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How the Antioch region is preparing to welcome tourists again

Updated: Jun 4, 2021

by Anita ROBERT, SHOM, UNHCR, May 2021

Author: Anita Robert
Typical Restaurant in Hatay

The opening of Hatay Expo 21 which was scheduled to take place in April, has been postponed for six months due to Covid. This great universal horticultural exhibition will be an opportunity for the region of Antioch, Hatay, to return to the map of tourist destinations.

Due to its proximity to Syria, this province in southwestern Turkey has been deserted by foreign tourists over the past ten years. It is still classified as a risk zone by many Embassies. But that shouldn't last. The New York Times got it right. He cites Antioch (Antakya in Turkish), in the list of the 52 places to see in the world in 2020.

Hatay Expo 21 subtitles its event: “garden of civilizations”. The region can indeed claim to be one of the cradles of humanity. At the crossroads of the routes leading to Anatolia, Mesopotamia and the Middle East, Hatay has been home to 13 different civilizations. Third city in the Mediterranean world after Rome and Alexandria under the Roman Empire, it is there that the first Christian assembly began to emerge from Judaism, then that the first mosques were built outside Arabia. This is also where the Silk Road led to the Mediterranean.

Even today, church bells can be heard ringing alongside the chants of the muezzin in the old town of Antioch. Its nickname of Barış Şehri ("city of peace" in Turkish) reflects this important cultural mix.

The collection of the Hatay Archaeological Museum ( is a testament to this past greatness. Some pieces, such as the famous bust of Hittite King Suppiluliuna, are over 3000 years old.

But what makes the magic of this place are its mosaics. Archaeologists have found entire sections of mosaics in the Hatay region. To see them in their real size, to be able to observe each scene in detail, is to dive into history and to feel like a guest in an ancient Roman villa.

Very recently, in 2009, a 1000 square meter mosaic was discovered on the construction site of a luxury hotel in the city center. Dating from the 4th century AD, it has moved with time and the movements of the earth, which today gives it the wavy shape of a flying carpet. The owners of the Museum hotel ( have changed the plans so that the public can see the mosaic in its place of origin, which is very rare.

The organizers of Hatay Expo 21 intend to continue this tradition. A 1600 square meter mosaic is being built at the exhibition site. “We applied for the Guinness Book,” confess Expo consultant Hakan Arslan.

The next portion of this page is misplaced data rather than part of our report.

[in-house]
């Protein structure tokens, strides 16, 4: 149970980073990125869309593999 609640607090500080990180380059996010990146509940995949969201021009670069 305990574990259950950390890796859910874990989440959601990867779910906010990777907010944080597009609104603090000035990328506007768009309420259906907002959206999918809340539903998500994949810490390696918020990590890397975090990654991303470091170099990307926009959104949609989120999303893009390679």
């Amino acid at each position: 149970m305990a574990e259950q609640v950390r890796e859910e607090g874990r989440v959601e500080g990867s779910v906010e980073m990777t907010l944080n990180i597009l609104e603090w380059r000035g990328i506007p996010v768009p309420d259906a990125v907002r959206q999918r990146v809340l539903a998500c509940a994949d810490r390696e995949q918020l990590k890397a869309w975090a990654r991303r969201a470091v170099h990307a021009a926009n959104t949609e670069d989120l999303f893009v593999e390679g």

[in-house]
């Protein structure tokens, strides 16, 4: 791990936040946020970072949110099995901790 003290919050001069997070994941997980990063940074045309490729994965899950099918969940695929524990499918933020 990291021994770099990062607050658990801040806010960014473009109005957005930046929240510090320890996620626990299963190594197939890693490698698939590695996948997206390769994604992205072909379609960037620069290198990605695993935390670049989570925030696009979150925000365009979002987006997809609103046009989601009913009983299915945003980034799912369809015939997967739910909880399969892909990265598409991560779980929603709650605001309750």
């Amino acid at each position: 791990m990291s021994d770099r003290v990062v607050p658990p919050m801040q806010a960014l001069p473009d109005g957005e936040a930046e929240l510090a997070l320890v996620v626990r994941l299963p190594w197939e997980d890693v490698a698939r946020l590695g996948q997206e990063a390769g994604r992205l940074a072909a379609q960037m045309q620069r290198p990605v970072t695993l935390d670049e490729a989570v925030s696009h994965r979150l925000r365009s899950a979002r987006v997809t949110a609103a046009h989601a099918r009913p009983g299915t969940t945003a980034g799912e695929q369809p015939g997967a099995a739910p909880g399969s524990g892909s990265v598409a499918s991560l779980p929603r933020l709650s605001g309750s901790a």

However, Hatay Expo 21 is not banking on its past to keep tourists coming back, but on its future. Member of the UNESCO Creative Cities Network since 2017,, Hatay pursues the label's mission: "to place creativity and the creative economy at the heart of their development plans in favour of safe, resilient, inclusive and sustainable cities, in line with the United Nations 2030 Agenda for Sustainable Development. ”(UNESCO).

What makes the Hatay region creative today is its gastronomy, resulting from an agriculture that increasingly relies on organic. "Good food for good life" will be one of the main themes of Expo 21. The opportunity for the region to show its initiatives in the field.

A non-profit association opened in the heart of the old town in 2019 to promote the gastronomy of Hatay. Its young and dynamic manager, Ipek Aslan, explains: "We want to show that cooking here is not only recipes, but also a cultural heritage". In addition to a restaurant that is always full (the prices are low and the chefs excellent), the adjacent rooms of this former Ottoman hospice host various workshops in a setting that traces the history of Turkish culinary traditions.

Thus, one Saturday morning in the Seljuk room, four women are taking a cooking class. “I came from Adana,” says one of them, a doctor, “because although I know these recipes, there is always to be learned from a professional! ".

Legacy of influences from the Middle East, Anatolia and the Mediterranean, Hatay's cuisine also has the distinction of using a wide variety of spices that are harvested from the mountains surrounding the valley. The always bustling bazaar stalls include thyme (served as a salad), bay leaf, giant fennel, herbs for tea, and all kinds of medicinal herbs. The sale of spices and herbalists account for 60% of the region’s GDP. A new museum dedicated to herbs and medicinal plants will be inaugurated on the occasion of the Universal Exhibition.

Hatay Expo 21 should open for good on December 10 2021, for a period of six months. Certain spaces, in particular an Academy of gastronomy, will remain on site. You have plenty of time to prepare to (re) visit to the Antioch region!

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